MFSI traditional foods project receives invaluable support from local farmers, Kerr Center
By Stephanie Berryhill, Cultural Preservation/Cultural Food Policy Specialist
WILSON COMMUNITY -- A Mvskoke Food Sovereignty Initiative effort to help revitalize Indian pumpkin and safke corn is receiving immense physical support from local community farmers and Kerr Center for Sustainable Agriculture.
The project, funded by Sustainable Agriculture Research and Education, was initiated out of concern for losing Mvskoke foodways because produce, such as Indian pumpkin, is grown only by a very small number of local, elder farmers today. Safke corn has limited accessibility through retail grocery stores in Okemah, Okmulgee, and Sapulpa, although with decreasing sales of this corn it may no longer be profitable for the wholesale supplier, Shawnee Mills, to make it available.
Barton Williams, Wilson Community farmer, has planted the Indian pumpkin for the project from a “pass-along” seed variety that was obtained from long-time Hanna farmers Ray and Maxie Howard. Howard obtained it from a local Mvskoke woman well over 40 years ago.
Another Wilson farmer, Jim Guynes, has grown an open-pollinated, white corn variety that is readily available from seed suppliers and will be tested for use in safke cooking as part of the project. Luke Fisher, Slick-area organic farmer, has also grown a couple of open-pollinated, white corn varieties that may be good for use in safke. Mvskoke Food Sovereignty Initiative gave Fisher the very few seeds that he grew out and are still searching for a source to acquire a similar variety. The priority for use of seed that has been grown out by Fisher will likely be saving, rather than consumption, until enough seed amounts can be securely maintained for distribution to local tribal people that want to grow it.
George Kuepper, Kerr Center sustainable agriculture specialist, has been working with Mvskoke Traditional Foods Project Manager Stephanie Berryhill, to identify other corn seed varieties that may be suitable for growing in the Oklahoma climate and for use in safke cooking.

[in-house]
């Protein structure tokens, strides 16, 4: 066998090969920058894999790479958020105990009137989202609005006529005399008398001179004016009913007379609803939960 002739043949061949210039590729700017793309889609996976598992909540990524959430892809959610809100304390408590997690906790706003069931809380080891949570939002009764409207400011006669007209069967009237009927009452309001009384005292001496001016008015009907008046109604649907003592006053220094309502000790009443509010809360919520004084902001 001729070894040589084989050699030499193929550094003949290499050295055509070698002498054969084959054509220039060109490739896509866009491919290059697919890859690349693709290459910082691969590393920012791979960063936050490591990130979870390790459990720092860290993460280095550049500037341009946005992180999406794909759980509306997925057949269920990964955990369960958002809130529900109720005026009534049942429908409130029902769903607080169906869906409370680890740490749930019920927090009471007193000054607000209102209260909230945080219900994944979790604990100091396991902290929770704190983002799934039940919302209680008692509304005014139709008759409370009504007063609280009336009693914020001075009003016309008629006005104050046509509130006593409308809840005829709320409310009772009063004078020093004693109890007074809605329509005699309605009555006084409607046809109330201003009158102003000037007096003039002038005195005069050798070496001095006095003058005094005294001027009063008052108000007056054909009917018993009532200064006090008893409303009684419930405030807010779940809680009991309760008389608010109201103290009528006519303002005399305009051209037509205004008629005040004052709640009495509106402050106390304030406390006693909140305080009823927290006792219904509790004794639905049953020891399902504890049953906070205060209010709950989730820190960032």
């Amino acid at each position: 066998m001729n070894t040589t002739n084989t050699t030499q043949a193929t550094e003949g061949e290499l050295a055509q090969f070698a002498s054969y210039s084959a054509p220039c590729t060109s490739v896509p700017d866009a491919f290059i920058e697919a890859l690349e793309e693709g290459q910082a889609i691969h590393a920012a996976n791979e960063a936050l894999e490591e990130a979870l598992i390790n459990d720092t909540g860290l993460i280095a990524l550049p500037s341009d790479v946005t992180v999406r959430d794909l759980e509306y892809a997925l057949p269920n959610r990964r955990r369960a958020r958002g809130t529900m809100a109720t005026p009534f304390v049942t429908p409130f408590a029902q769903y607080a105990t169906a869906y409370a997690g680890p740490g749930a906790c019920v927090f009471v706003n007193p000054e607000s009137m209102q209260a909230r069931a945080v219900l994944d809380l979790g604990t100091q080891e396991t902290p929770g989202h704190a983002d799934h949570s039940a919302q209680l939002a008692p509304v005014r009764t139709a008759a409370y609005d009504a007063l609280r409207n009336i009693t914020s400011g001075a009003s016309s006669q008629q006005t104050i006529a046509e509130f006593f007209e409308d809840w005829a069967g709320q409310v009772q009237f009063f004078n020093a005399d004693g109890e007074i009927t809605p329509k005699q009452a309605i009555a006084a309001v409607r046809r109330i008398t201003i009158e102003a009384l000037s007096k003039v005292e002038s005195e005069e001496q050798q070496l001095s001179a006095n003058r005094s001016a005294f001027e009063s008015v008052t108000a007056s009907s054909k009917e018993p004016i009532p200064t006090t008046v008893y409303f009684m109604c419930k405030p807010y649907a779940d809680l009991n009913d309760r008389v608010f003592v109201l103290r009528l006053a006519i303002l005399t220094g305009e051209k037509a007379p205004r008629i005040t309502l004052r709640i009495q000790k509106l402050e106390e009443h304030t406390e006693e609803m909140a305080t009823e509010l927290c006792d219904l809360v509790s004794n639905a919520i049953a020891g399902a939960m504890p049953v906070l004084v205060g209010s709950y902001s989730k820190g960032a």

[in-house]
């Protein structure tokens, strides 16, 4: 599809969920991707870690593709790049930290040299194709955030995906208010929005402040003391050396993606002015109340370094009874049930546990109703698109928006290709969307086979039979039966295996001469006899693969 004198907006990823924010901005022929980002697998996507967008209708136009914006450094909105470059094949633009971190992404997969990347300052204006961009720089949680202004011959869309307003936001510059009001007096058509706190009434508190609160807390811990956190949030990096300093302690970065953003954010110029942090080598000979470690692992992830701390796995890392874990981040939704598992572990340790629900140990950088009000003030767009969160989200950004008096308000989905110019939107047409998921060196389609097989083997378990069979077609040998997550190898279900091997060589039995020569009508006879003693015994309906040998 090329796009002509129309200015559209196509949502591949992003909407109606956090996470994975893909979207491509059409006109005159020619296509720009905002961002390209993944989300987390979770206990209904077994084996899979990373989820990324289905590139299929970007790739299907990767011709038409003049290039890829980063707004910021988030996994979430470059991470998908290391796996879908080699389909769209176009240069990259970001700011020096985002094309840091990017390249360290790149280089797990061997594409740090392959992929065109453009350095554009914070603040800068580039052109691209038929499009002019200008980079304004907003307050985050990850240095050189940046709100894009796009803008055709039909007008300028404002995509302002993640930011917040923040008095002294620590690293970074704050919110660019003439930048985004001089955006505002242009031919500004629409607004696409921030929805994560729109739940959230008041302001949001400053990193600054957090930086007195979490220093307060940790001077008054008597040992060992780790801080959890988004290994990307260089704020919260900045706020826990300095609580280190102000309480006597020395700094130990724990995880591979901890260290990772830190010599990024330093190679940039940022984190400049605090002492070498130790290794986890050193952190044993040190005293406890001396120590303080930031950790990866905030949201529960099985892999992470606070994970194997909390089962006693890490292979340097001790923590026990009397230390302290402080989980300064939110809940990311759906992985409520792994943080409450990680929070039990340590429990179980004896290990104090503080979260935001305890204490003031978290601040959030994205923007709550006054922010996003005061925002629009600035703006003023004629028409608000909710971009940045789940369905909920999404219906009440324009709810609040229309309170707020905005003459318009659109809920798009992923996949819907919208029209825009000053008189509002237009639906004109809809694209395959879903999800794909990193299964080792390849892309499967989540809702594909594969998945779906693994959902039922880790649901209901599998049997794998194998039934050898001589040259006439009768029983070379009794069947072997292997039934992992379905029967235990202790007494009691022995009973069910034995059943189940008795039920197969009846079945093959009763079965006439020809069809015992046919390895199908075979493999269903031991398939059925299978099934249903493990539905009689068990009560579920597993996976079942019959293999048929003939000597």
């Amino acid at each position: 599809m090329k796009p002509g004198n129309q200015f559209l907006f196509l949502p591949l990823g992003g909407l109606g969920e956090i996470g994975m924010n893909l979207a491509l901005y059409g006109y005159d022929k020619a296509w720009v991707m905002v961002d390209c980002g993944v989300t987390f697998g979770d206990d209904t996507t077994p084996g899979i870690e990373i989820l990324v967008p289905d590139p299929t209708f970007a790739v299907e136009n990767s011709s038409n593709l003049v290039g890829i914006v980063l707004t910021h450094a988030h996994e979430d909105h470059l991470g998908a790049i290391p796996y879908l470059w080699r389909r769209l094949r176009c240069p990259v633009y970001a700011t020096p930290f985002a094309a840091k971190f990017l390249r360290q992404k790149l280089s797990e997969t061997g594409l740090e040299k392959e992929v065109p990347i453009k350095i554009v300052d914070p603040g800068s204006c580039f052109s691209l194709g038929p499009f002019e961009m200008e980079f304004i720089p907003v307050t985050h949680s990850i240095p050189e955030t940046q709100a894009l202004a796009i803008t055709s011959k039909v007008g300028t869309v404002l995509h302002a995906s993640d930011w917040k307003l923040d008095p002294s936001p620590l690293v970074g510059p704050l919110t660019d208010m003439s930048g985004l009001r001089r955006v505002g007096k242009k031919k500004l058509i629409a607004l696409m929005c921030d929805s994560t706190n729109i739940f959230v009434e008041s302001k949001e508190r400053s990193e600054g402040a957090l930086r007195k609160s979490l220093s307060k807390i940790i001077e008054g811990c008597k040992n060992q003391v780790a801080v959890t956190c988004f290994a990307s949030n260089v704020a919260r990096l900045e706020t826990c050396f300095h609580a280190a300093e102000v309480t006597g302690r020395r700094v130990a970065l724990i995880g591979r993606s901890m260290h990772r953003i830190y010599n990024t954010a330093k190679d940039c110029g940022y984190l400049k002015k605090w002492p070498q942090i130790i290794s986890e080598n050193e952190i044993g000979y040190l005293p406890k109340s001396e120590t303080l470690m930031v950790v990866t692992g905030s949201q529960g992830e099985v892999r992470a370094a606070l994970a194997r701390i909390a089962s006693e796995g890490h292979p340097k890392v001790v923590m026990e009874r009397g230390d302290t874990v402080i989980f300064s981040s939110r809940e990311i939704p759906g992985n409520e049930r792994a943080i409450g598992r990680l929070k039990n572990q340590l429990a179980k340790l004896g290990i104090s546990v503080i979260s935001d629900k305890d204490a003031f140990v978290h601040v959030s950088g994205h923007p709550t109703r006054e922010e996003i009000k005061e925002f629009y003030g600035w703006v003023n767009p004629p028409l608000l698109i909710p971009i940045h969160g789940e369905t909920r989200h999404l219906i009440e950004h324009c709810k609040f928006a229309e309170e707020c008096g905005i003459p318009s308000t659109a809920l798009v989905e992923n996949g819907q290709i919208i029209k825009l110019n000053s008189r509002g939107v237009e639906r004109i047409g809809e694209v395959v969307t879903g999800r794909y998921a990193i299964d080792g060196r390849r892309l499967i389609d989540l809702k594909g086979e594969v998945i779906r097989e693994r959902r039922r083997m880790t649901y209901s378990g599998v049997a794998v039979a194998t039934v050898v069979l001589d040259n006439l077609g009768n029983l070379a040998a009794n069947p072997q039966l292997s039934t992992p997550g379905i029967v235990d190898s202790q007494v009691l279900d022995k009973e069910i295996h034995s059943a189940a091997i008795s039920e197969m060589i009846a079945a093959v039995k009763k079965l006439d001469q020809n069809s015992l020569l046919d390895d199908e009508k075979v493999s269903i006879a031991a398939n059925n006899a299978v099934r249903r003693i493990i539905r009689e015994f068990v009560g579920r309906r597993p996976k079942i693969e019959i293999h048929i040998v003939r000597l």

Kuepper has offered his expertise to the project under the Resilient Farmer Program of which Berryhill is also a program participant. The Resilient Farmer Program addresses the needs of farmers who are interested in using organic farming methods, which reduce off-farm purchases and labor while building soil fertility and minimizing weeds, insect pests, and plant diseases. The project assists farmers to implement the elements of bio-extensive design -- one of the key elements of a bio-extensive system includes winter cover crops. The program will provide cover crop seed, oats and crimson clover, be planted after the Indian pumpkin is harvested.
The Mvskoke Traditional Foods Project is responding to the loss of tribal foodways through efforts to grow Indian pumpkin and safke corn. Other goals of the project include the establishment of a seed bank for Indian pumpkin and safke corn and working with the Muscogee (Creek) Nation Food and Fitness Policy Council to garner support for farmers that grow traditional food crops. An Indian pumpkin seed saving and cooking class and two other classes, safke and cvtvhakv cooking, were held early in the year at Wilson Indian Community Center. A safke seed saving class will be held in the fall at Wilson Indian Community Center. For more information, contact Berryhill at (918) 759-0817.